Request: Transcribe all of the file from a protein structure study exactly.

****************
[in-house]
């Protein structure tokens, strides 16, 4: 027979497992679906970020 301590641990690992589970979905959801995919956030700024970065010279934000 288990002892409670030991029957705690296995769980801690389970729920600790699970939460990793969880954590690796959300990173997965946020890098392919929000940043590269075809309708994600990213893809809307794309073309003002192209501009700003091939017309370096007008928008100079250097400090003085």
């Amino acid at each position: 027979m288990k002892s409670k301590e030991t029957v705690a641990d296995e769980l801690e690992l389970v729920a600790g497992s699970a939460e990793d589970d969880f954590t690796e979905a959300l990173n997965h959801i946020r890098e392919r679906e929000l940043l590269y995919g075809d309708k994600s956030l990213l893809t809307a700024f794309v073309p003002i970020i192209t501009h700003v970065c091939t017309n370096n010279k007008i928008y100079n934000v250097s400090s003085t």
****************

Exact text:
[in-house]
């Protein structure tokens, strides 16, 4: 027979497992679906970020 301590641990690992589970979905959801995919956030700024970065010279934000 288990002892409670030991029957705690296995769980801690389970729920600790699970939460990793969880954590690796959300990173997965946020890098392919929000940043590269075809309708994600990213893809809307794309073309003002192209501009700003091939017309370096007008928008100079250097400090003085």
């Amino acid at each position: 027979m288990k002892s409670k301590e030991t029957v705690a641990d296995e769980l801690e690992l389970v729920a600790g497992s699970a939460e990793d589970d969880f954590t690796e979905a959300l990173n997965h959801i946020r890098e392919r679906e929000l940043l590269y995919g075809d309708k994600s956030l990213l893809t809307a700024f794309v073309p003002i970020i192209t501009h700003v970065c091939t017309n370096n010279k007008i928008y100079n934000v250097s400090s003085t």